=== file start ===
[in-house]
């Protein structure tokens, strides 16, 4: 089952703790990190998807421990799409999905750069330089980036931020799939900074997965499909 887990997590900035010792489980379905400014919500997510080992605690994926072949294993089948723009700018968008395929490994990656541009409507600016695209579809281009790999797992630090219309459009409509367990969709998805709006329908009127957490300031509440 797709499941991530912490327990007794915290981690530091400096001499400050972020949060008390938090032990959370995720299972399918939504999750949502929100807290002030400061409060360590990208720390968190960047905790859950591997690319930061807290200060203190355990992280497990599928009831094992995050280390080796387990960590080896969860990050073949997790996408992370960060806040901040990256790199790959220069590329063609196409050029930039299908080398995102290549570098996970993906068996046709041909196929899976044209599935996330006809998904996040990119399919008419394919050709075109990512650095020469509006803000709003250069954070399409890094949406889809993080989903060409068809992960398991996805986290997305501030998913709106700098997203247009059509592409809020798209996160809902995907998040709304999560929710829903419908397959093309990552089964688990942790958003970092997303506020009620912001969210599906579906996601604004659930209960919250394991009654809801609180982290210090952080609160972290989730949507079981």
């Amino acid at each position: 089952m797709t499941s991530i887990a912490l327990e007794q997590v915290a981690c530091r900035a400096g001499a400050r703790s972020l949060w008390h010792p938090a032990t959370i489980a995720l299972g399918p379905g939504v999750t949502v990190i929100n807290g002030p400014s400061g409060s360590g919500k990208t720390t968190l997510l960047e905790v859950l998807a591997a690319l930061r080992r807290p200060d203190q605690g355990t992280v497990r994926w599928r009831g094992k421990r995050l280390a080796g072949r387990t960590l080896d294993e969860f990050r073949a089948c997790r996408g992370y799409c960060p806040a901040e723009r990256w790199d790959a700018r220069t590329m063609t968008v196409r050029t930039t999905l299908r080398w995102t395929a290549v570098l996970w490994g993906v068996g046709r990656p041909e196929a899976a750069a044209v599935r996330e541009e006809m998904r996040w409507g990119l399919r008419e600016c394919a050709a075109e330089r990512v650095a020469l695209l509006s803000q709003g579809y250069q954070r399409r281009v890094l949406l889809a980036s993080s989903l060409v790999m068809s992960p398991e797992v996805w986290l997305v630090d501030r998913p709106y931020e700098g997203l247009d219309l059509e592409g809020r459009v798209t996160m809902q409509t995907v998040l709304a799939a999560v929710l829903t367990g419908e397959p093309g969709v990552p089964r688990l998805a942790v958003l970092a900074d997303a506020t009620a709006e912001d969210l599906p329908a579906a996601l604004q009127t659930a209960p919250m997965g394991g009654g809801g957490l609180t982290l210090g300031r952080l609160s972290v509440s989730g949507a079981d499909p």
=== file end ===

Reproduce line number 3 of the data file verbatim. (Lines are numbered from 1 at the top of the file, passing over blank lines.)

């Amino acid at each position: 089952m797709t499941s991530i887990a912490l327990e007794q997590v915290a981690c530091r900035a400096g001499a400050r703790s972020l949060w008390h010792p938090a032990t959370i489980a995720l299972g399918p379905g939504v999750t949502v990190i929100n807290g002030p400014s400061g409060s360590g919500k990208t720390t968190l997510l960047e905790v859950l998807a591997a690319l930061r080992r807290p200060d203190q605690g355990t992280v497990r994926w599928r009831g094992k421990r995050l280390a080796g072949r387990t960590l080896d294993e969860f990050r073949a089948c997790r996408g992370y799409c960060p806040a901040e723009r990256w790199d790959a700018r220069t590329m063609t968008v196409r050029t930039t999905l299908r080398w995102t395929a290549v570098l996970w490994g993906v068996g046709r990656p041909e196929a899976a750069a044209v599935r996330e541009e006809m998904r996040w409507g990119l399919r008419e600016c394919a050709a075109e330089r990512v650095a020469l695209l509006s803000q709003g579809y250069q954070r399409r281009v890094l949406l889809a980036s993080s989903l060409v790999m068809s992960p398991e797992v996805w986290l997305v630090d501030r998913p709106y931020e700098g997203l247009d219309l059509e592409g809020r459009v798209t996160m809902q409509t995907v998040l709304a799939a999560v929710l829903t367990g419908e397959p093309g969709v990552p089964r688990l998805a942790v958003l970092a900074d997303a506020t009620a709006e912001d969210l599906p329908a579906a996601l604004q009127t659930a209960p919250m997965g394991g009654g809801g957490l609180t982290l210090g300031r952080l609160s972290v509440s989730g949507a079981d499909p």